Houston A. Baker, writer, critic, and former president of the Modern Language Association, has called the African American Review "vibrant and invaluable" and a "foremost influence" within African American scholarship.
African American Review traces its roots to the Negro American Literature Forum, a newsletter-like publication founded in 1967 at Indiana State University and aimed at school teachers and college professors eager to introduce students to African American texts. Despite its modest format, Negro American Literature Forum quickly began attracting contributions from leading figures on the African American cultural scene including poet/novelist/librarian Arna Bontemps, scholar/educator Richard Barksdale, and film historian Thomas Cripps. In 1976, Negro American Literature Forum updated its name to Black American Literature Forum and strengthened its commitment to presenting scholarly, theory-based material. In 1983, the Modern Language Association's Division on Black American Literature and Culture named Black American Literature Forum the division's official publication. In 1992, Black American Literature Forum changed its name to African American Review, a more encompassing title that reflects its goals of reaching a wider audience and making a broader cultural impact.
Nathan Grant recently sat down for a talk with The Committee Room.
TCR Talks with African American Review Editor Nathan Grant
A: I began with the idea that the journal could be a truly international one—in other words, that African American Review could serve the interests not only of African Americans, but those also of Africans in the Americas, and Africans elsewhere in the diaspora. I also wanted to expose our readership to more art and art criticism than had been in the journal previously. The challenges in each case are those partly of heritage and partly of access. In the first case, AAR, even unto its name, has a history so rich in African American literary and cultural criticism that it can be difficult to get some critics of postcolonial literature and film, say, to publish with us. The art market, particularly in terms of permissions for images, is indeed a tough terrain to negotiate because these can be very costly. But none of this means I have to stop trying.
Q: How many submissions (including all genres) does AAR receive in a typical month?
A: We receive about thirty-five submissions a month, of all types excepting book reviews, which we solicit.
A: I read any manuscript that comes through and decide whether it should be sent to peer reviewers. The soundness of the argument—in short, strong, intelligent, incisive writing, and for creative work, a lyrical intensity, among other things—is generally what is sought.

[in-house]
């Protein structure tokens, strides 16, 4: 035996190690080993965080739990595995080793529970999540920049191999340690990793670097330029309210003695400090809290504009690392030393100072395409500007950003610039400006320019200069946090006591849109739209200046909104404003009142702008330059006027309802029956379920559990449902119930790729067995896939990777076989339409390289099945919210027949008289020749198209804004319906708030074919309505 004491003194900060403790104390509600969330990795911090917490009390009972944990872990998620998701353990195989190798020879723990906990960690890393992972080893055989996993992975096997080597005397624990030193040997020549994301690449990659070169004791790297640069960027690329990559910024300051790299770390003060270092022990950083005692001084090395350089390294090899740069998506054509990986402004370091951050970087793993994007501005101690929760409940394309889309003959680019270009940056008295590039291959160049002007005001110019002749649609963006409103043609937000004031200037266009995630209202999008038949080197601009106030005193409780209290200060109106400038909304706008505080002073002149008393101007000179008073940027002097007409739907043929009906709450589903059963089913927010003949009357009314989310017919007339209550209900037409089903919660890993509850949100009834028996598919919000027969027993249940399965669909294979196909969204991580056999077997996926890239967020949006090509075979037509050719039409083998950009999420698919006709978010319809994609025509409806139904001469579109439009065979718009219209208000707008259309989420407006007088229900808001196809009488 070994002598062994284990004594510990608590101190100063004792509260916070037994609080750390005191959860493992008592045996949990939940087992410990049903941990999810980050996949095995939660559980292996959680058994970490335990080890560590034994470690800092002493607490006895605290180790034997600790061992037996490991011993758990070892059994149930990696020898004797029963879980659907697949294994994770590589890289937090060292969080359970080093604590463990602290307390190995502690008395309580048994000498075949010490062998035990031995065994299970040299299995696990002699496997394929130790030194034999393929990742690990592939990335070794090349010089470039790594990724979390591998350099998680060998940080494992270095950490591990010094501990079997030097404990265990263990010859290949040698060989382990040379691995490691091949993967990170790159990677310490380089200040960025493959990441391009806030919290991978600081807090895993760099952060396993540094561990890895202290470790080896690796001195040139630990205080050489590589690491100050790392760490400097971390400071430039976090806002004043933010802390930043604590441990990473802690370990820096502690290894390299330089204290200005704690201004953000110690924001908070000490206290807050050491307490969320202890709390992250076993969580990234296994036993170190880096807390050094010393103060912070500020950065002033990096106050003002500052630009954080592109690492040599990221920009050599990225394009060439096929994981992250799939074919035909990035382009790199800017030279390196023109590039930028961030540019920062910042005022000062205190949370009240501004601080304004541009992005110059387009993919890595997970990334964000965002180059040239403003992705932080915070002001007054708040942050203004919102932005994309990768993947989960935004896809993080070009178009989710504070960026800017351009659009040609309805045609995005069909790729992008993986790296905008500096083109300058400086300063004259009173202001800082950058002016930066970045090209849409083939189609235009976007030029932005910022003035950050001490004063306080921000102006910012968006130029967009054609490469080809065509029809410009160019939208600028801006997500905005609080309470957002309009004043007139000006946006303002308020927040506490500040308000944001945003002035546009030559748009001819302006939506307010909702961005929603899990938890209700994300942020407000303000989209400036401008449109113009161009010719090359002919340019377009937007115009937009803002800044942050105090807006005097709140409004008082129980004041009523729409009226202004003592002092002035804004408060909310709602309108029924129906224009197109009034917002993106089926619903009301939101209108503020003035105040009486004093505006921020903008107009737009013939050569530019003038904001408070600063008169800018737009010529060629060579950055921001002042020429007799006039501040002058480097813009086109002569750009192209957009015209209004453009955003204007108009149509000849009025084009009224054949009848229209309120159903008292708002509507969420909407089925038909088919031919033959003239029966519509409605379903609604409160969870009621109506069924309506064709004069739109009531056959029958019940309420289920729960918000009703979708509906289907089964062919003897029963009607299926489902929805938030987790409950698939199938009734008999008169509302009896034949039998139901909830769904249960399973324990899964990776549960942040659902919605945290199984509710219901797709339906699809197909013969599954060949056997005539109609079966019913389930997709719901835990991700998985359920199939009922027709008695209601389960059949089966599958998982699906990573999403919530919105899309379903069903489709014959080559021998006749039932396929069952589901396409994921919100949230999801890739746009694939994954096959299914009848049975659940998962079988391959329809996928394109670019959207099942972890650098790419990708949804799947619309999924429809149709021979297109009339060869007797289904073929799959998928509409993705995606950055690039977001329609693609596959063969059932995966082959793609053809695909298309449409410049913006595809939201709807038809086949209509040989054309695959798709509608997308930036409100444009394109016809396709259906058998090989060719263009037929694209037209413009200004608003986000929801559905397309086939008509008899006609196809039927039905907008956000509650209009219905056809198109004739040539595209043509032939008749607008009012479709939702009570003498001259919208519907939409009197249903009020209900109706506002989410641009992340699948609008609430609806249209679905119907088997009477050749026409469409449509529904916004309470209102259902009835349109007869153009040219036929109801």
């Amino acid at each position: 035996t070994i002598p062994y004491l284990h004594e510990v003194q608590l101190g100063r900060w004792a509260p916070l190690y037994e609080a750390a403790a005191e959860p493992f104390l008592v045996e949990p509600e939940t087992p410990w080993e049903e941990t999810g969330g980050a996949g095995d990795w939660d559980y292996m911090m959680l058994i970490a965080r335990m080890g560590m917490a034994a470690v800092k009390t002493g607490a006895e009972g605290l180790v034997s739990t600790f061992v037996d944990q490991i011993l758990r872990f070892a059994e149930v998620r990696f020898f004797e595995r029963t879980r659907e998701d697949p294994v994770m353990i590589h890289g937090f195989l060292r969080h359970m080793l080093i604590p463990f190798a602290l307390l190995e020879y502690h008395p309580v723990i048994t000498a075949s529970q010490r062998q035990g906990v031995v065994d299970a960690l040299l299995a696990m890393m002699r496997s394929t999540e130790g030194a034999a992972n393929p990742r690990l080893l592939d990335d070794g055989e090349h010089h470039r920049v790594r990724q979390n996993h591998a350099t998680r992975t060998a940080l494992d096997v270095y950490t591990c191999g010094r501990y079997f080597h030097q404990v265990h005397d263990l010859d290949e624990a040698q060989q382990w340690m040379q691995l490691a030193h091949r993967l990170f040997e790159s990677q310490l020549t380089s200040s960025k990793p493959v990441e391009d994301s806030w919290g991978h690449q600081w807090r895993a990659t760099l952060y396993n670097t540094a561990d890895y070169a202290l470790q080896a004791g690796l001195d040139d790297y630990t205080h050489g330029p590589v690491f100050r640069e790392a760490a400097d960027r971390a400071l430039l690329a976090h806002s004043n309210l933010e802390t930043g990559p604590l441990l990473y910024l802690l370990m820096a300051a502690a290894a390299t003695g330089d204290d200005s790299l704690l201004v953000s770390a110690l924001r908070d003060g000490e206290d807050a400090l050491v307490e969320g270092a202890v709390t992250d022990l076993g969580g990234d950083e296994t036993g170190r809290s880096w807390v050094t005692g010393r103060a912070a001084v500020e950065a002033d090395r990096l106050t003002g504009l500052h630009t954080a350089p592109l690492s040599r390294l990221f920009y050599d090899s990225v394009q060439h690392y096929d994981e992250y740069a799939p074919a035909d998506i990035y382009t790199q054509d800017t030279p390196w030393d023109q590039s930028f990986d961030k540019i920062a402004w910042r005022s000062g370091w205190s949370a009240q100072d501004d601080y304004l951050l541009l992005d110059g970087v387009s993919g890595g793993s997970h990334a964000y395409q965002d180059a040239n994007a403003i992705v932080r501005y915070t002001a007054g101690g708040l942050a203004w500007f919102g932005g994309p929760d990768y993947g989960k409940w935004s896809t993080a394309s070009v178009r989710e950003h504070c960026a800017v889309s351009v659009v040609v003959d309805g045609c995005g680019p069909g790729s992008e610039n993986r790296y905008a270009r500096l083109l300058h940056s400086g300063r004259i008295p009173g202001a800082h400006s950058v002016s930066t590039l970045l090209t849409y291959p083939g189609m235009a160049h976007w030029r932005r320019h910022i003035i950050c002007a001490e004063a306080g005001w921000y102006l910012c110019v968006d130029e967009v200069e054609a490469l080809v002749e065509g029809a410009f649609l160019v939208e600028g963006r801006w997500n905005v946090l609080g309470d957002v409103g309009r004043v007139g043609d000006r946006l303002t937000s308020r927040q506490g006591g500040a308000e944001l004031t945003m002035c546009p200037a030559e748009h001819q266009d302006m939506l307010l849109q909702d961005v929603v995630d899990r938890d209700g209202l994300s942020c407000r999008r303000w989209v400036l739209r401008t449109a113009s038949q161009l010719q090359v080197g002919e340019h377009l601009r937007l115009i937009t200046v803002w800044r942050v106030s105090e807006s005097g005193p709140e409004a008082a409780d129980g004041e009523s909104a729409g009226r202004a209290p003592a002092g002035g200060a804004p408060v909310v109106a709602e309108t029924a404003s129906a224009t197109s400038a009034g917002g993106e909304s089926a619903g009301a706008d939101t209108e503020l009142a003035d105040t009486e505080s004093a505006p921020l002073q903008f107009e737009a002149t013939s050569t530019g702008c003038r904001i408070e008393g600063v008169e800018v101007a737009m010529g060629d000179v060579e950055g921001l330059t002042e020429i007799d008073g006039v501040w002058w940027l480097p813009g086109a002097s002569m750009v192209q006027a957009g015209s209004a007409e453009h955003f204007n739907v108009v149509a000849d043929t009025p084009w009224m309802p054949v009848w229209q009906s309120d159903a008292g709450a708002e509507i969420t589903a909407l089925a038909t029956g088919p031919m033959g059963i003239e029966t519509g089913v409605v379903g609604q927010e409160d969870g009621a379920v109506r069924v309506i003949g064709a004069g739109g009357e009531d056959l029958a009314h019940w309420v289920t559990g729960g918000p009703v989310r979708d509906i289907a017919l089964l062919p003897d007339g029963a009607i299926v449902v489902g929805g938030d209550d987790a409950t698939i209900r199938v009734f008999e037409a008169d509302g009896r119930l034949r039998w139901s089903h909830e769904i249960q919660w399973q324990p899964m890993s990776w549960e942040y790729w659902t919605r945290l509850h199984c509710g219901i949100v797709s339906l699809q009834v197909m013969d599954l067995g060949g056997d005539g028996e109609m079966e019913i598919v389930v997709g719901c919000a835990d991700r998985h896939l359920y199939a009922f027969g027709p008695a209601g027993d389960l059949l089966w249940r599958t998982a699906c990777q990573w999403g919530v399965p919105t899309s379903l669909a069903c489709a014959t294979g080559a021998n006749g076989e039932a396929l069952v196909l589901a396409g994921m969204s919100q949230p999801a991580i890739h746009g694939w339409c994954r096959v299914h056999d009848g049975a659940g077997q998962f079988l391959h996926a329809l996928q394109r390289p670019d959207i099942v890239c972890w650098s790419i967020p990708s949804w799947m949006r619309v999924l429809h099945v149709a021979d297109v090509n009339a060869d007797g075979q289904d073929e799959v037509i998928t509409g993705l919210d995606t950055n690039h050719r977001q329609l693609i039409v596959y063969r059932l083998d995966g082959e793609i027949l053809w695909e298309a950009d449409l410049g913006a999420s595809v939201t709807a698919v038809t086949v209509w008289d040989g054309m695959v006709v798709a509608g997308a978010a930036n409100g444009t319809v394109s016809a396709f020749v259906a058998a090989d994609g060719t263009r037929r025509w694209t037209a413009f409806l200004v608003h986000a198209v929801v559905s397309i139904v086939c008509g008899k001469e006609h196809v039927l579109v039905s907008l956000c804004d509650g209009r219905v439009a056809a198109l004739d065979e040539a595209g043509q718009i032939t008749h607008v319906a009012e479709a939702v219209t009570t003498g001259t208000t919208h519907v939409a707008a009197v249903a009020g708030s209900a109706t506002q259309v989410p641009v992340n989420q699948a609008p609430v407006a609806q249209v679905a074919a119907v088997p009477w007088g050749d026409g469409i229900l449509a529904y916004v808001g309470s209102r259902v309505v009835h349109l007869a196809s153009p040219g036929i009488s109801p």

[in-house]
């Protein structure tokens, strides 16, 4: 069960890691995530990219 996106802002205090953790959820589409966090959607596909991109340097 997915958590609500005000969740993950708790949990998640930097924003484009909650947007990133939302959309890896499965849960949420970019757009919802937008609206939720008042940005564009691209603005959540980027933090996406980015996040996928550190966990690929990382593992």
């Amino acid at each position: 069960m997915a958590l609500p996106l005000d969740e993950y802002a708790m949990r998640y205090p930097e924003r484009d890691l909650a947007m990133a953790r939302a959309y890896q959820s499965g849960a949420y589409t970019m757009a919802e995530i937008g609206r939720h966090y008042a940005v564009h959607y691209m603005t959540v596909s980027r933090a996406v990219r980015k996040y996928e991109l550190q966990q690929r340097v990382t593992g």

Q: What percentage is accepted for publication?
A: Our current rate of acceptance is nine percent. When I see some other editors’ rates, I’m sometimes persuaded to think that nine’s too high, but the consistently high quality of manuscripts we receive makes it acceptable.
Q: What are common reasons why a manuscript is rejected?
A: Sometimes it’s for pretty remarkably simple things, such as prospective authors not following our posted instructions for submission. This might seem picayune, but good workflow management is important to both editors and authors. Often a submission is simply cut from a larger piece of writing, such as a dissertation, and not trimmed even to the ordinary specifications of the much shorter journal essay. The rest include the absence of a clear focus or argument, an inability to conceive an audience—in short, poor execution generally. Even potentially publishable manuscripts can be rejected because peer reviewers, after having seen a revision, are still not satisfied. However, scholarly publication is not a minefield—it just demands some of one’s concentrated attention.
Q: What percentage of the submissions received by AAR are fiction and poetry?
A: Roughly fifty percent. In March we had twenty-nine submissions and fifteen were articles. This is pretty typical for about any month.
Q: What is AAR's circulation?
A: About 1,200. Maybe eighty percent of these are institutional subscribers.
Q: Who are AAR's readers?
A: At about the time AAR came to St. Louis University (in 2001), there was a survey that said that approximately sixty-seven percent of readers held one or more graduate degrees. I think that number likely holds true today, as the journal has had an even more scholarly emphasis over time.
A: We’re first and foremost an academic journal, but we have tried to bridge the gap between the academic community and other reading publics particularly through our poetry and fiction sections—we also hope all our readers enjoy our book reviews!—and also through the interviews we have, usually with poets, fiction writers, and other artists, from time to time. We’re a fairly hefty quarterly that’s run only by myself and one other person, so as much as we’d like to engage the kinds of news and news analysis that a larger pan-African and progressive public might like to see, we do well just to stay current with trends in scholarship. Would I like to be David Remnick, who edits the New Yorker, and have people like Hilton Als, Jane Mayer, and Malcolm Gladwell writing for me? You bet! But as soon as I feel that recurrent fantasy coming on, I put away the caffeine.
Q: Would you agree that contemporary readers are more interested in non-fiction than in fiction?